Will more taxes solve housing affordability challenges? History says no and so do we.
Re: Vancouver mayor seeks to curb housing speculation, June 4
The rising cost of homes in our region is well-documented. Metro Vancouver home prices have increased nearly 80 per cent since 2005. Detached home prices have increased over 100 per cent.
We worry about how our children can afford a home and how the most vulnerable among us can find basic shelter. These concerns have led to public debate about possible solutions.
One suggestion is for government to introduce new taxes. Some believe government should tax non-Canadian investors who buy properties. Mayor Robertson believes there should be a "luxury housing" tax on the sale of the most expensive homes in Vancouver.
We believe more taxes won’t help. Taxes bring unintended consequences. There’s little to no evidence that a luxury or foreign buyer tax would make homes more affordable.
History tells us that taxes like this fail to have the desired impact and succeed in permanently adding to government coffers.
In 1987, the provincial government implemented what was advertised as a “wealth tax”. It was supposed to apply to the sale of the most expensive five per cent of homes sold in BC. It's been 28 years since that tax was introduced and the thresholds have never been adjusted for inflation.
Today, that tax is known as the Property Transfer Tax (PTT). It’s applied to 95 per cent of all residential property sales in the province. This tax makes housing less affordable.
The home is where many people’s financial net worth resides. It's one of the last major assets that residents can sell and not pay a tax on the revenue. A little mentioned fact is that we already have tax disincentives for foreign owners. If a foreign home owner wants to sell a property in Canada, they are unable to receive a capital gains exemption.
The picture of affordability and home ownership is changing in Metro Vancouver. Our region's affordability challenges are complicated and, unfortunately, there isn't a single action that can solve them. Economists will tell you that offshore investment is a factor in today’s market. To what extent, no one has the data to know.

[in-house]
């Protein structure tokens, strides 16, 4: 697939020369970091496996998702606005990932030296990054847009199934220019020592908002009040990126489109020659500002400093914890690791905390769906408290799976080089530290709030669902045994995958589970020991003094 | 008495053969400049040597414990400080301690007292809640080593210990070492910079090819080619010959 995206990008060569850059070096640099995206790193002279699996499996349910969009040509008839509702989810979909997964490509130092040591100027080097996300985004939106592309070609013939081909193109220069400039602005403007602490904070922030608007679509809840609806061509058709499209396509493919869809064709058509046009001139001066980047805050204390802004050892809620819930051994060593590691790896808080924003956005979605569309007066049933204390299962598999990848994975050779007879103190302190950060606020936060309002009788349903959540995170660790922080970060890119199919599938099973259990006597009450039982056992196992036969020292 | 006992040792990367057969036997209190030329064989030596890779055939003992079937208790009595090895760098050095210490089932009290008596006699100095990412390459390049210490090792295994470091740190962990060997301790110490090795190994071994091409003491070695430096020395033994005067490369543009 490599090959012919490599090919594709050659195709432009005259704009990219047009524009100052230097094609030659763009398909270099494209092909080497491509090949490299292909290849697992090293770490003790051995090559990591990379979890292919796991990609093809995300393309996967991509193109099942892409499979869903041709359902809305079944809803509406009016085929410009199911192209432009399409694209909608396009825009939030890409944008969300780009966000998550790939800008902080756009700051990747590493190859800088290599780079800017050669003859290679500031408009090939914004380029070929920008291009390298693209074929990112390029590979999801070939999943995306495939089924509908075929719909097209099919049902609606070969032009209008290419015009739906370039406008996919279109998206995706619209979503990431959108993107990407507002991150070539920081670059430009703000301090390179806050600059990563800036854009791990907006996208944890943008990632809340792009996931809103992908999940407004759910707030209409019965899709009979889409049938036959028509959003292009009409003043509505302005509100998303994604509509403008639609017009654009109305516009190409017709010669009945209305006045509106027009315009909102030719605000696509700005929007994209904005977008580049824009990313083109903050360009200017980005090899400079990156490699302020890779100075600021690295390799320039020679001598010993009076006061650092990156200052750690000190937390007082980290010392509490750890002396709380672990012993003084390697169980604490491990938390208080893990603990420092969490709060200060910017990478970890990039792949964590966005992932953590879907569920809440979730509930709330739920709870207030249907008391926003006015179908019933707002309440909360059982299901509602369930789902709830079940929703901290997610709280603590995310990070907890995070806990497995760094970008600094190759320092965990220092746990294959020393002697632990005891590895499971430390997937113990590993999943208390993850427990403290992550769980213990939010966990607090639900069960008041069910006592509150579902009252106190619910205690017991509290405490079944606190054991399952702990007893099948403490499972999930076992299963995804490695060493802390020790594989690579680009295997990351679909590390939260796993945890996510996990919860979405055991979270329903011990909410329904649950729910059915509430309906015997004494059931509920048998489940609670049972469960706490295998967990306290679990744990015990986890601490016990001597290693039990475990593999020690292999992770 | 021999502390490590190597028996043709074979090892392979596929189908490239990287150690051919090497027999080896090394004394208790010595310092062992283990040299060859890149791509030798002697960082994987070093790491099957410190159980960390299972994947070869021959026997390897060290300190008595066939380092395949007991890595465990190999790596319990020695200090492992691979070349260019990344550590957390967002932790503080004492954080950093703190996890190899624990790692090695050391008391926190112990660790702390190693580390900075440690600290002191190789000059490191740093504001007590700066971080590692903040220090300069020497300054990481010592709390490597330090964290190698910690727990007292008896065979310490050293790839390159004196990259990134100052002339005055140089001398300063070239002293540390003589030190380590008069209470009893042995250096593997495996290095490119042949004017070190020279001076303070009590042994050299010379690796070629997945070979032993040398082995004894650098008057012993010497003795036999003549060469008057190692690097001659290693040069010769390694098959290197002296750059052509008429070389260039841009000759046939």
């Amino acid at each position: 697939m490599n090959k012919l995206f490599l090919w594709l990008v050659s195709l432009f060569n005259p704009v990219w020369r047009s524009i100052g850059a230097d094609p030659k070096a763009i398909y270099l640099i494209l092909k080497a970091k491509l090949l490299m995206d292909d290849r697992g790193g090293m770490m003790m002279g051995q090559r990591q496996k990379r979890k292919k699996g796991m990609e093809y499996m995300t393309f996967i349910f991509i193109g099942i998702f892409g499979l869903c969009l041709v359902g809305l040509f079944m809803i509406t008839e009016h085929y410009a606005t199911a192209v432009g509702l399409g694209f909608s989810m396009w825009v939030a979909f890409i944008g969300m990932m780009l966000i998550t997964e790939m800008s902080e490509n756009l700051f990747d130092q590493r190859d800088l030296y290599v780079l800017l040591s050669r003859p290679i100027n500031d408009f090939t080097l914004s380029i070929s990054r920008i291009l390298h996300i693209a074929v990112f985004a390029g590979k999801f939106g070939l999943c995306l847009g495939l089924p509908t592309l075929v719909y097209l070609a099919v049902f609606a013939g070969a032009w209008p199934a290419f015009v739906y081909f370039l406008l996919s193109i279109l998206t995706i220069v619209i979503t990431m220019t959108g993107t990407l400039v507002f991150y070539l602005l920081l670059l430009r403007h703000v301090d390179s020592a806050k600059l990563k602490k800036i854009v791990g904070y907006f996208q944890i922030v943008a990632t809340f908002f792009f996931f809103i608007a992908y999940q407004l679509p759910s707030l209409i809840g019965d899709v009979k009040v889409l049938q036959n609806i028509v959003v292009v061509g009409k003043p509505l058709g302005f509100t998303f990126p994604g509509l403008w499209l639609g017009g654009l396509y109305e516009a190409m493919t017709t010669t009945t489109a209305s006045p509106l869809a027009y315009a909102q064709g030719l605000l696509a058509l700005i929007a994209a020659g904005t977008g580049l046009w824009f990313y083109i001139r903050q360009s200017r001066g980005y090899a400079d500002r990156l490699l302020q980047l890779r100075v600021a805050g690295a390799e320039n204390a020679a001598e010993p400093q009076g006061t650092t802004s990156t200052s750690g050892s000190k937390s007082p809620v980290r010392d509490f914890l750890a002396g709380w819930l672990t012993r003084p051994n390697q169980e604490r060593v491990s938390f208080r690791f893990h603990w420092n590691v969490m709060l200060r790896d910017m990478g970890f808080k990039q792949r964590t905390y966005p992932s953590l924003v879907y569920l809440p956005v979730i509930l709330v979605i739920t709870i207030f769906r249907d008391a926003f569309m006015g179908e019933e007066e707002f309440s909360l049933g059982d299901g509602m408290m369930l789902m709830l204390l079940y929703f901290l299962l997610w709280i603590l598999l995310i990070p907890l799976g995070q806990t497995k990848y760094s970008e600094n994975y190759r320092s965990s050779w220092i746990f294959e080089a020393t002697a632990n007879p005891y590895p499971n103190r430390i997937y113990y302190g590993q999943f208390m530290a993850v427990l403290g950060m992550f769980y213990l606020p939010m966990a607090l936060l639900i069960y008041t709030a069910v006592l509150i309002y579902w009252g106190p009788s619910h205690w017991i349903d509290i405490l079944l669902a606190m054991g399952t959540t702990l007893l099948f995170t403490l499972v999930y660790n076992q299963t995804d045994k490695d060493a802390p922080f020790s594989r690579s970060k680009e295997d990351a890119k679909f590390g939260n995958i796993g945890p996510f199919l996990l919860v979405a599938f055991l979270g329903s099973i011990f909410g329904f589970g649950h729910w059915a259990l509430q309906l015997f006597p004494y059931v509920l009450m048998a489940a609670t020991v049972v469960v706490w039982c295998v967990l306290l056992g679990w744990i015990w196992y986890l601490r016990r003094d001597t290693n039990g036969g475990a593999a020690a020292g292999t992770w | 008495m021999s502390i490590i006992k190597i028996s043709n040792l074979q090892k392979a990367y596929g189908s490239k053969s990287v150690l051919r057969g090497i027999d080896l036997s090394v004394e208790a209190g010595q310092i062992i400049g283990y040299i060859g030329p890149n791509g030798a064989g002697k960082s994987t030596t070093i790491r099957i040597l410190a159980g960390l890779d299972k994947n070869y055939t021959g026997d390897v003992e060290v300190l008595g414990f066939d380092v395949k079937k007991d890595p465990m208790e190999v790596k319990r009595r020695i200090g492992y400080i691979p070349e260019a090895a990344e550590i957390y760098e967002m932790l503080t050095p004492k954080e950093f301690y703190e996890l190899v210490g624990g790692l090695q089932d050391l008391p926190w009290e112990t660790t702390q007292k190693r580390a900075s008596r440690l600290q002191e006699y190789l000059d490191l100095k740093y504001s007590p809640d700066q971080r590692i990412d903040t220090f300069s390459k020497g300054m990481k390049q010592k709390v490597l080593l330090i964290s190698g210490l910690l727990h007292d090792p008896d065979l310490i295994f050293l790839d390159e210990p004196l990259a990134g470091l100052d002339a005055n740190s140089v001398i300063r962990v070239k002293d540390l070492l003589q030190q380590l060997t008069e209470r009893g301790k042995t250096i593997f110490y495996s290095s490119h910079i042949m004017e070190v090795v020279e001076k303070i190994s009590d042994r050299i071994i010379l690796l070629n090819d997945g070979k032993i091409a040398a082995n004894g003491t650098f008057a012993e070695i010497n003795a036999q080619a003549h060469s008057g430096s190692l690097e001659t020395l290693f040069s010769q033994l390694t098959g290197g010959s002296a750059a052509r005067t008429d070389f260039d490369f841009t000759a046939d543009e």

What we do know is that local conditions have a much more significant impact. We live in one of the most beautiful, progressive and prosperous areas of the world. There are more people who want to live here than there are homes available. This causes prices to rise.
The natural solution would be to create more supply, but we're constrained by mountains to the north, an ocean to the west, and a border to the south.
Despite the headlines, the majority of home sales in Metro Vancouver are not $1-million and beyond. Based on our Multiple Listing Service® (MLS®) statistics, nearly 70 per cent of all sales in the region last year were below $800,000.
The price of condominiums today ranges between $200,000 and $600,000 depending on size and location. Townhomes range between $300,000 and $800,000 in the region.
Detached homes in the City of Vancouver are at the high-end of our market. Recent activity has pushed homes on the Vancouver Westside above $2.5 million.
It’s a different story in neighbouring communities. The benchmark price of a detached home in Maple Ridge today is $499,100; in Ladner the benchmark price is $713,200; in Coquitlam the benchmark price is $845,400.
Affordability challenges exist. But there are also more options and aspects to the story than is typically discussed in the media. Certainly more than the mayor is putting forward.
J. Darcy McLeod
President of the Real Estate Board of Greater Vancouver